“Last Cicada Singing”

by Jorge Cantu

Last Cicada SingingThe Guqin is one of the most unique instruments I have ever encountered. It is formerly known as the Qin, and has been involved with famous Chinese philosophers such as Confucius. With a range of about four octaves, this ancient instrument is known to have 91 different harmonics, as indicated by the white dots on the side of the instrument. Being unique, and having a history, this instrument has made its way into the hands of one of Whatcom’s very own; musical instructor Christopher Roberts. He has just released a solo CD with the use of the qin, called the Last Cicada Singing.
Christopher Roberts describes on the inside panel how the Chinese used to take their qin into the mountains, and would develop string techniques to mimic the movements of birds, insects, streams, etc.
Mimicing nature; that is what this CD is all about. You pick up on the relaxing, soothing feel of the CD as soon as the first song starts. You can tell automatically Chris Roberts is taking it back old school, to nature. It feels as though the CD was meant to be listened to while lying down, or sitting out at night looking at the sky.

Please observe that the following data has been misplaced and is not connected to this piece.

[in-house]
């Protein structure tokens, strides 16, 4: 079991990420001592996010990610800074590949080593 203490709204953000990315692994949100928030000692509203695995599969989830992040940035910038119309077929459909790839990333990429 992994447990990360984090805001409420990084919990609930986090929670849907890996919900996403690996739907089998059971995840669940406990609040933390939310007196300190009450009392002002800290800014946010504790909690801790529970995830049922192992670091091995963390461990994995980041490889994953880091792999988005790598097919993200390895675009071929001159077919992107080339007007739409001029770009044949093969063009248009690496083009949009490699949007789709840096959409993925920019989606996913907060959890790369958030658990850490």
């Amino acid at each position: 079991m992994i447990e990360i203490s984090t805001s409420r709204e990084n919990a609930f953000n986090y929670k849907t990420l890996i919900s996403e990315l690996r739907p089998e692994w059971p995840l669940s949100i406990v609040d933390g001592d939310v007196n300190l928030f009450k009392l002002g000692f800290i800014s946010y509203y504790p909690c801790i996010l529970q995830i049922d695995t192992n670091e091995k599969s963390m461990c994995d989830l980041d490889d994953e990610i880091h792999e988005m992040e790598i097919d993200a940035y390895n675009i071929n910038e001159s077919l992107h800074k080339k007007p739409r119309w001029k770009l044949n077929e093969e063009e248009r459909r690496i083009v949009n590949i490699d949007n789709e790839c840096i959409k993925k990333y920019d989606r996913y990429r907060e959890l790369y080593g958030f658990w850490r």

There really is no song structure, so do not expect to be snapping your fingers along to the beat. The feeling conveyed is rather, the feeling of nature. Roberts uses sliding tones on the instrument, as well as harmonics. It is filled with wondrous tones, all of them very soft, as the qin is a very quiet instrument anyway.
“Last Cicada Singing” doesn’t really differentiate between the sounds of the songs, more so it sounds to me like an ongoing song. It definitely feels like something I have never heard before. I would recommend to anybody, that before listening, look up the qin instrument, and study a little about what the Chinese were trying to convey with this instrument.
The qin is a very peculiar instrument, being the most revered instrument in Chinese history, and dating back about 5,000 years. It was so revered, that they even had qin “societies”, in which large gatherings of qin players would take place a few times a month.
Christopher Roberts has embraced the qin and it’s history, and created new pieces for solo qin, that in my opinion seem very hard to follow, but I feel as though that wasn’t what he was getting at. Rather he was getting at nature and in a way the feel for the Northwest and all of its beauty.

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